Heavensent1 More than 1 year ago
The Weaver is a suggested reader for ages 9 to 12 years. Mary Wordsmith lives in The Tales, a village who inhabitants speak story weaving, often in the form of prose, poetry, limericks and yarns. However, Mary isn't very good at it and whenever she weaves a tale, everyone in town rolls their eyes. Poor Mary can never end her stories properly, nor find the most eloquent way to express herself. One day as Mary heads home from the dairy, she trips and falls into a ditch and bumps her head. The milk she is carrying rolls under a bush and as she goes to collect it, she finds a blue gnome-elf named Unwanted. After bargaining with Mary for a bottle of milk, which he "loveses", he zaps Mary with a bolt of electricity and she wakes up with a headache and all four bottles of her milk gone. Angry and mumbling to herself that she lost all her milk, she fails to notice the little yarn charm lying upon the ground of her bumping her head. As the story progresses, we watch as Mary tries to find her niche in the village, and her own way of weaving a tale. Feeling like an unwanted freak, Mary begins to understand that she is leaving little yarn charms whenever she weaves a tale and everyone wants one. Disheartened and upset that no one listens to her tales and is only interested in her charms, she runs away! After she learns a moral lesson, like those in Aesop's Fables, Mary must now come to terms with her abilities and learn to believe in herself. Will Mary find her way, or will she continue to run?? I really enjoyed The Weaver and the lesson that it teaches. The simple nature of its chapters and easy flow of its story would be one any young person would enjoy. At the head of each chapter is a quote that makes you think and reflect, such as, "If the colour white is associated with purity why is it called a white lie?" and "Even when the seas are calm, you must know how to swim". I just loved reading these and each one also applies to the chapter your reading. The little charms that Mary weaves sound delightful and I'd love to have Mary weave me a tale so that I could have one too! I like how Mary's friends stand by her and support her in all of this, even when Mary believes she is alone. My favourite character was, Unwanted, he was just adorable, I love how he spoke, "I's wishded! Goblins are handsomey devils..." I wish we could have seen more of Unwanted, I think Unwanted could set off a series of stories from this. I see Unwanted going off and wrecking his mismatched havoc all over the place and weaving more tales of his own! All in all, however, this is a must have for those young readers who like a bit of magic, humour and a wonderful moral lesson!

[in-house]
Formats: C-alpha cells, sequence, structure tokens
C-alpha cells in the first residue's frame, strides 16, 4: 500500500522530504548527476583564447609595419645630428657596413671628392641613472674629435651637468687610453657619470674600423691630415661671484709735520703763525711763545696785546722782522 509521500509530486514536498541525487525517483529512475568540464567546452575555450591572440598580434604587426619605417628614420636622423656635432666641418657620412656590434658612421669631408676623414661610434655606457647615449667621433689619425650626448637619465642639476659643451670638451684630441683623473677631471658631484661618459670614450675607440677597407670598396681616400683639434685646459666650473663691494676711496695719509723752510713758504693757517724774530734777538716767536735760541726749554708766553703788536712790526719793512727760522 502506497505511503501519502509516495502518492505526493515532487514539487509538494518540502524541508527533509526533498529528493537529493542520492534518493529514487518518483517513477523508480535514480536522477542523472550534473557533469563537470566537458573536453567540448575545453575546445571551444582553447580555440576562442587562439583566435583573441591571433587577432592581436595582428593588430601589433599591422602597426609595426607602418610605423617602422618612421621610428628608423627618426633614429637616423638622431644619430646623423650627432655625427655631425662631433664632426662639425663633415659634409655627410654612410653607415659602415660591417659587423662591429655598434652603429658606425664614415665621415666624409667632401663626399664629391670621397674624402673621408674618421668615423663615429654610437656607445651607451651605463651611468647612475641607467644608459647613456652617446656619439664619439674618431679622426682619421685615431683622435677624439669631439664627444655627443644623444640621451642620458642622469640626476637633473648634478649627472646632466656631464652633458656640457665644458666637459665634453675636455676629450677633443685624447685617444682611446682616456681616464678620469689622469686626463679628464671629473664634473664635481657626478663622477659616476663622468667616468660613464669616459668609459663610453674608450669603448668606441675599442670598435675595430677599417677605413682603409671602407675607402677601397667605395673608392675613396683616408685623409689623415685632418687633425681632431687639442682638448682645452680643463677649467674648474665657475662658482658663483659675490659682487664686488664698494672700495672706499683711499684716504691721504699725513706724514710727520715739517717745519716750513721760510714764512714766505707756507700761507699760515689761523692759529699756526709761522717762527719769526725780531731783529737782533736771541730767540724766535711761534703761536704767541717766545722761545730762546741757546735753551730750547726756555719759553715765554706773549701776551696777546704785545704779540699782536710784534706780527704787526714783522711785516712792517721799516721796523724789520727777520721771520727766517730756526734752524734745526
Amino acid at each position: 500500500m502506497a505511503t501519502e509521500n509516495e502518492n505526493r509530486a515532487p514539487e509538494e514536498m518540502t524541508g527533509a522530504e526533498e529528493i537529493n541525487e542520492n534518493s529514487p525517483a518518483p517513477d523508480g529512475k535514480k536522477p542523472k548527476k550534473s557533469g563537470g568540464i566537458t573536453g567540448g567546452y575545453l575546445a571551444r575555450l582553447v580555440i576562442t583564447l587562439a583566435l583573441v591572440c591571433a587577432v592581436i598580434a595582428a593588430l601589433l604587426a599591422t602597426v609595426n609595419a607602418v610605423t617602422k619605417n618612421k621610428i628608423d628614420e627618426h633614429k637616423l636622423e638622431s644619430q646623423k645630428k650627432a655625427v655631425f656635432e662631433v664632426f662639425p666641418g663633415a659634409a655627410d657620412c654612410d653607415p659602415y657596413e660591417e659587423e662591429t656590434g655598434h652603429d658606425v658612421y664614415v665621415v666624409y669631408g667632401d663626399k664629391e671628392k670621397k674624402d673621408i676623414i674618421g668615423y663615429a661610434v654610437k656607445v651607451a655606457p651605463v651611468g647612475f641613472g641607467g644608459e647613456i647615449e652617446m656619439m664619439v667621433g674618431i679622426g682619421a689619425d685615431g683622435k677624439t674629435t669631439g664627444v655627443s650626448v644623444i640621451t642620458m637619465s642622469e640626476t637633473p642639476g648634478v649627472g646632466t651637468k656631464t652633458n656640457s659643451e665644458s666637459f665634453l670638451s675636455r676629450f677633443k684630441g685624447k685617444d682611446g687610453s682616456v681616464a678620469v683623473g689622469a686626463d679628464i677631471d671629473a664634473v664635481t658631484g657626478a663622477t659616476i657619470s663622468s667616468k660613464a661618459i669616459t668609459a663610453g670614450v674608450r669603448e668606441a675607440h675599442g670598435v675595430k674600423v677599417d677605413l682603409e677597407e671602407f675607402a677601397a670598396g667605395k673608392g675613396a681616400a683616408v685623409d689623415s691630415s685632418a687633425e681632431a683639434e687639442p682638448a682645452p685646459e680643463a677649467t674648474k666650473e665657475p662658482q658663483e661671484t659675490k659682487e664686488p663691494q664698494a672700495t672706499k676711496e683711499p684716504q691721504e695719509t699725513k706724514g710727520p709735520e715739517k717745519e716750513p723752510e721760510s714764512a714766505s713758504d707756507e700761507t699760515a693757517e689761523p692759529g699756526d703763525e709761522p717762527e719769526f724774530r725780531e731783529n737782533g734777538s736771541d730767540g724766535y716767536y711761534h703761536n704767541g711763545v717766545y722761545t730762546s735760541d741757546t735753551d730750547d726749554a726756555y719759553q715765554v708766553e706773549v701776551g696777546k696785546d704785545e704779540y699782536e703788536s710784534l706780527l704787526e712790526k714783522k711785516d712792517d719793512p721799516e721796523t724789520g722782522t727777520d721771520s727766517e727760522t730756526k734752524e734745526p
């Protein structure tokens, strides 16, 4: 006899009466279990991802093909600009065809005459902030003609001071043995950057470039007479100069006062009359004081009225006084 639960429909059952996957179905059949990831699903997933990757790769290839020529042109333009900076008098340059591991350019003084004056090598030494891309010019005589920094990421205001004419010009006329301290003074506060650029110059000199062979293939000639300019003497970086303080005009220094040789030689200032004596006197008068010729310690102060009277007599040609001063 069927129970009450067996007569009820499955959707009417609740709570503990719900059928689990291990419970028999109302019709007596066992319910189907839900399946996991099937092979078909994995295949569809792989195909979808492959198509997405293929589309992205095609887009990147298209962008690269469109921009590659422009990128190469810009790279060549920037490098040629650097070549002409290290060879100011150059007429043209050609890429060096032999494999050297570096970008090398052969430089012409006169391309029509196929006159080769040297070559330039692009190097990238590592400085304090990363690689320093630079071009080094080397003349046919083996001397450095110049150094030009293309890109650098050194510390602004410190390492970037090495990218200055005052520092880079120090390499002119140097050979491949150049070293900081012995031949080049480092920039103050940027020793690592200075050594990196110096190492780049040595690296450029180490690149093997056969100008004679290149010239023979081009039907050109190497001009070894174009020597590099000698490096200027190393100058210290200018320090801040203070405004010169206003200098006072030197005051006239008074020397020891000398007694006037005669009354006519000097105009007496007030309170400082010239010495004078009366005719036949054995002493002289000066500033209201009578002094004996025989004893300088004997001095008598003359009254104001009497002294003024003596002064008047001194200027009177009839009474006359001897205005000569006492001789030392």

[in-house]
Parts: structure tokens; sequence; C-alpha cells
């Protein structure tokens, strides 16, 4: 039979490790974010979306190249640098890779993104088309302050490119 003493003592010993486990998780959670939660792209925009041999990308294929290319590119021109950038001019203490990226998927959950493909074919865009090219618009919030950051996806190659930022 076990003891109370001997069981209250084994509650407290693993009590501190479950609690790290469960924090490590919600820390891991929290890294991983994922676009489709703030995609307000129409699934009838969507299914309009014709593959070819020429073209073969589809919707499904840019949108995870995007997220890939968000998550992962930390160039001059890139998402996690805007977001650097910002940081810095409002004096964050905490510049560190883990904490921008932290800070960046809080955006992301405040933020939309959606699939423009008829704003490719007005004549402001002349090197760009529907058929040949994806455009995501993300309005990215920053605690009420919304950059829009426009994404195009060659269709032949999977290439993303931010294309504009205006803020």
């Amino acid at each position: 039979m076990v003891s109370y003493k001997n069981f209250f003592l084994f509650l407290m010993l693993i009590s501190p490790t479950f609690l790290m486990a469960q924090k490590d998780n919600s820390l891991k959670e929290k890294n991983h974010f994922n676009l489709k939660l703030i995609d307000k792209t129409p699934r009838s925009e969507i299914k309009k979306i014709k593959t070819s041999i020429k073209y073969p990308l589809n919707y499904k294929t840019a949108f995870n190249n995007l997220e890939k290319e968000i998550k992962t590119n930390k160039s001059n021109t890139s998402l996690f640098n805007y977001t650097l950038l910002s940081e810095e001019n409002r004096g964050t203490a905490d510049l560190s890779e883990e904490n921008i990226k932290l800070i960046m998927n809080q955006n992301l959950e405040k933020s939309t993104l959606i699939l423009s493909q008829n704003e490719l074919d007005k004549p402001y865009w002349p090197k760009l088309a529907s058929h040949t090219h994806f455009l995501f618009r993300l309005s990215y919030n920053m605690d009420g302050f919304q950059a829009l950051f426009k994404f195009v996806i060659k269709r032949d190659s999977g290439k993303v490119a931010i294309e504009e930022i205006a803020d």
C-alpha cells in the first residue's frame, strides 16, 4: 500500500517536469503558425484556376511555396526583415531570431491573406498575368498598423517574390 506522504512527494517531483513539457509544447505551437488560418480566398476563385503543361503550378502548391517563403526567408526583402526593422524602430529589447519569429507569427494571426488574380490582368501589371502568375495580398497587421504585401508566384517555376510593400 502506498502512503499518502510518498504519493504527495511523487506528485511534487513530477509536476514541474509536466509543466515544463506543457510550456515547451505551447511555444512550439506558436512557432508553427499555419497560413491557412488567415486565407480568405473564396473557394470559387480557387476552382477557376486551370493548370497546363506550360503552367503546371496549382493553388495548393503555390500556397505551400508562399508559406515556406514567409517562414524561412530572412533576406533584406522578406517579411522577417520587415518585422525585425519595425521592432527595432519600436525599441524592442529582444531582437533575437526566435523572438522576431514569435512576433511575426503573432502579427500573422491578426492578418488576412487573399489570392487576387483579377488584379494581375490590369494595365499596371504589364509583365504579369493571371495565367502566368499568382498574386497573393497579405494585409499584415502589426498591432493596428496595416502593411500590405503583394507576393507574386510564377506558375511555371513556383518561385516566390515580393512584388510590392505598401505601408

SFC_Magazine More than 1 year ago
Kai Strand's The Weaver is her first mid-grade novel. It is a wonderful book that is a must- read for kids of all ages. The story begins with Mary Wordsmith, who wishes to weave a tale just like her mother. Mary, however, is a typical teenager who has similar vulnerabilities and sensitivities. She wants to be liked and respected. She wants so badly to be like her mother. But story telling doesn't come easily for her. In her quest, she meets a blue man who tries to convince her that he will help her achieve her wish of weaving a story just like her mother. Since Mary feels especially vulnerable and experiences the lowest self-esteem she ever had, she allows the little blue man to help her. However, despite his help, Mary's wish isn't granted. She feels betrayed and even unhappier than before. And things get increasingly complex for Mary when the blue man keeps appearing after each practice of weaving a story. Overall thoughts: I was spellbound by this book. I just couldn't put it down when I started reading it. It is about a topic that most young and older teenagers could easily relate to. In addition, Mary is portrayed as a vulnerable character too, one that most adolescent girls will be able to relate to right away. Kai's book is unique in that there are valuable lessons for younger kids and teens of all ages. One of the themes underlying her book is that each of us is special and we should celebrate and accept ourselves for who we are.
Tiger_Holland More than 1 year ago